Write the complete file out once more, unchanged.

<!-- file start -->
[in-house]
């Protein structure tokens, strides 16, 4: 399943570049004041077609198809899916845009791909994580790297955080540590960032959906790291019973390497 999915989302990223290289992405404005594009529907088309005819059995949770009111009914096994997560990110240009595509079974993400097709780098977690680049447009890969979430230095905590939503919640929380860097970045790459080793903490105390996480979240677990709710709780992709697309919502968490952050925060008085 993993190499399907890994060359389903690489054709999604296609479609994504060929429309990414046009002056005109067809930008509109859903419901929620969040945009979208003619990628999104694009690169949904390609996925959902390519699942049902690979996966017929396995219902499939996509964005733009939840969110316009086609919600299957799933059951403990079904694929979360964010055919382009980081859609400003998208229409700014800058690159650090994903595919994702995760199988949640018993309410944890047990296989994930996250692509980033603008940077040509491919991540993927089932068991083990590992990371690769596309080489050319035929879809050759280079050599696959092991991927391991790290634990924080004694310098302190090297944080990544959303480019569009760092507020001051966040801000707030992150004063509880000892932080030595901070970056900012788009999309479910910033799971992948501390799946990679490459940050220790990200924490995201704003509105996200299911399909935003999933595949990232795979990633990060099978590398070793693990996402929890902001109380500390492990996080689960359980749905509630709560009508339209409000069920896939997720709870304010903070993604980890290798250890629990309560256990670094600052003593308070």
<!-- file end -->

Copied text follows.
[in-house]
């Protein structure tokens, strides 16, 4: 399943570049004041077609198809899916845009791909994580790297955080540590960032959906790291019973390497 999915989302990223290289992405404005594009529907088309005819059995949770009111009914096994997560990110240009595509079974993400097709780098977690680049447009890969979430230095905590939503919640929380860097970045790459080793903490105390996480979240677990709710709780992709697309919502968490952050925060008085 993993190499399907890994060359389903690489054709999604296609479609994504060929429309990414046009002056005109067809930008509109859903419901929620969040945009979208003619990628999104694009690169949904390609996925959902390519699942049902690979996966017929396995219902499939996509964005733009939840969110316009086609919600299957799933059951403990079904694929979360964010055919382009980081859609400003998208229409700014800058690159650090994903595919994702995760199988949640018993309410944890047990296989994930996250692509980033603008940077040509491919991540993927089932068991083990590992990371690769596309080489050319035929879809050759280079050599696959092991991927391991790290634990924080004694310098302190090297944080990544959303480019569009760092507020001051966040801000707030992150004063509880000892932080030595901070970056900012788009999309479910910033799971992948501390799946990679490459940050220790990200924490995201704003509105996200299911399909935003999933595949990232795979990633990060099978590398070793693990996402929890902001109380500390492990996080689960359980749905509630709560009508339209409000069920896939997720709870304010903070993604980890290798250890629990309560256990670094600052003593308070």